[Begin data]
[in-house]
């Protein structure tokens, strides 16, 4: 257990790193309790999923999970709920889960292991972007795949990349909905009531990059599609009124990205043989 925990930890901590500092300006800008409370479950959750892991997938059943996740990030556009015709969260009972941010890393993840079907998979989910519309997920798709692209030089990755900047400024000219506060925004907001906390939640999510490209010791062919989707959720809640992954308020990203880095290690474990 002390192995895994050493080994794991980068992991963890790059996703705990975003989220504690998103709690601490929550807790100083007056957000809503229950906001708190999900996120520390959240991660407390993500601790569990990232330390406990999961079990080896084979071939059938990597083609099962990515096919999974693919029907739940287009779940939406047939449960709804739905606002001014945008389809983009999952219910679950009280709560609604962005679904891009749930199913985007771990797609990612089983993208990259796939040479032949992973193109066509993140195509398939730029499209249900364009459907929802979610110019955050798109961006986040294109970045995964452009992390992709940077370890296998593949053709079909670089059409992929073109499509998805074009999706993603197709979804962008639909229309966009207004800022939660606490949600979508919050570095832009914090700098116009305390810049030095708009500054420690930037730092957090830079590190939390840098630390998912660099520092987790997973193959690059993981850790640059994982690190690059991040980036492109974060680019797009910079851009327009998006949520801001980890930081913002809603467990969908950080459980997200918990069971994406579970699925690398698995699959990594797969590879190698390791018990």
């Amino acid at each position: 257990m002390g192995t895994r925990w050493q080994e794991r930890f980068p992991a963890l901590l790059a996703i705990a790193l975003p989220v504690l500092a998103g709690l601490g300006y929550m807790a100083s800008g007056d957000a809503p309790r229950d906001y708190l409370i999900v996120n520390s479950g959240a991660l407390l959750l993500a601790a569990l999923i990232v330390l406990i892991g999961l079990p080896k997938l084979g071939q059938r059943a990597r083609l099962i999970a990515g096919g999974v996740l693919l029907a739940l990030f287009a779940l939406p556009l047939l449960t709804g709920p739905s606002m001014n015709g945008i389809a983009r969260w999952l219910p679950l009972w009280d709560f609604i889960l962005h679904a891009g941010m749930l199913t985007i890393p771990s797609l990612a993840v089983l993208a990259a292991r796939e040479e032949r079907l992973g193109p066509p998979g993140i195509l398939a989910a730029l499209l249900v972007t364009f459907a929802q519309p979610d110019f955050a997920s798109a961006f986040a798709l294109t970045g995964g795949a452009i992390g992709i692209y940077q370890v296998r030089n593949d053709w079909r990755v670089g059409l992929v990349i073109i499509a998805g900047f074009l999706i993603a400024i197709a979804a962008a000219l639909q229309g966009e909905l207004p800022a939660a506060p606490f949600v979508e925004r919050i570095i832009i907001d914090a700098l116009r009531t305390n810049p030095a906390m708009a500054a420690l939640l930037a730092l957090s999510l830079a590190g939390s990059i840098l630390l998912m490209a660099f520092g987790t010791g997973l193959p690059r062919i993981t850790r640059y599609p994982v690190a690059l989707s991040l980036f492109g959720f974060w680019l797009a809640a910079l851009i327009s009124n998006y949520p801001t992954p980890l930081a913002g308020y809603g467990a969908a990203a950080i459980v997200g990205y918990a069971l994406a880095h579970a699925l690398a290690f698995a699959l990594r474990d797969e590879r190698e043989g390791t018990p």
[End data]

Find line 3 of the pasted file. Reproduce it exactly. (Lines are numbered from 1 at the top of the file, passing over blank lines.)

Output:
């Amino acid at each position: 257990m002390g192995t895994r925990w050493q080994e794991r930890f980068p992991a963890l901590l790059a996703i705990a790193l975003p989220v504690l500092a998103g709690l601490g300006y929550m807790a100083s800008g007056d957000a809503p309790r229950d906001y708190l409370i999900v996120n520390s479950g959240a991660l407390l959750l993500a601790a569990l999923i990232v330390l406990i892991g999961l079990p080896k997938l084979g071939q059938r059943a990597r083609l099962i999970a990515g096919g999974v996740l693919l029907a739940l990030f287009a779940l939406p556009l047939l449960t709804g709920p739905s606002m001014n015709g945008i389809a983009r969260w999952l219910p679950l009972w009280d709560f609604i889960l962005h679904a891009g941010m749930l199913t985007i890393p771990s797609l990612a993840v089983l993208a990259a292991r796939e040479e032949r079907l992973g193109p066509p998979g993140i195509l398939a989910a730029l499209l249900v972007t364009f459907a929802q519309p979610d110019f955050a997920s798109a961006f986040a798709l294109t970045g995964g795949a452009i992390g992709i692209y940077q370890v296998r030089n593949d053709w079909r990755v670089g059409l992929v990349i073109i499509a998805g900047f074009l999706i993603a400024i197709a979804a962008a000219l639909q229309g966009e909905l207004p800022a939660a506060p606490f949600v979508e925004r919050i570095i832009i907001d914090a700098l116009r009531t305390n810049p030095a906390m708009a500054a420690l939640l930037a730092l957090s999510l830079a590190g939390s990059i840098l630390l998912m490209a660099f520092g987790t010791g997973l193959p690059r062919i993981t850790r640059y599609p994982v690190a690059l989707s991040l980036f492109g959720f974060w680019l797009a809640a910079l851009i327009s009124n998006y949520p801001t992954p980890l930081a913002g308020y809603g467990a969908a990203a950080i459980v997200g990205y918990a069971l994406a880095h579970a699925l690398a290690f698995a699959l990594r474990d797969e590879r190698e043989g390791t018990p």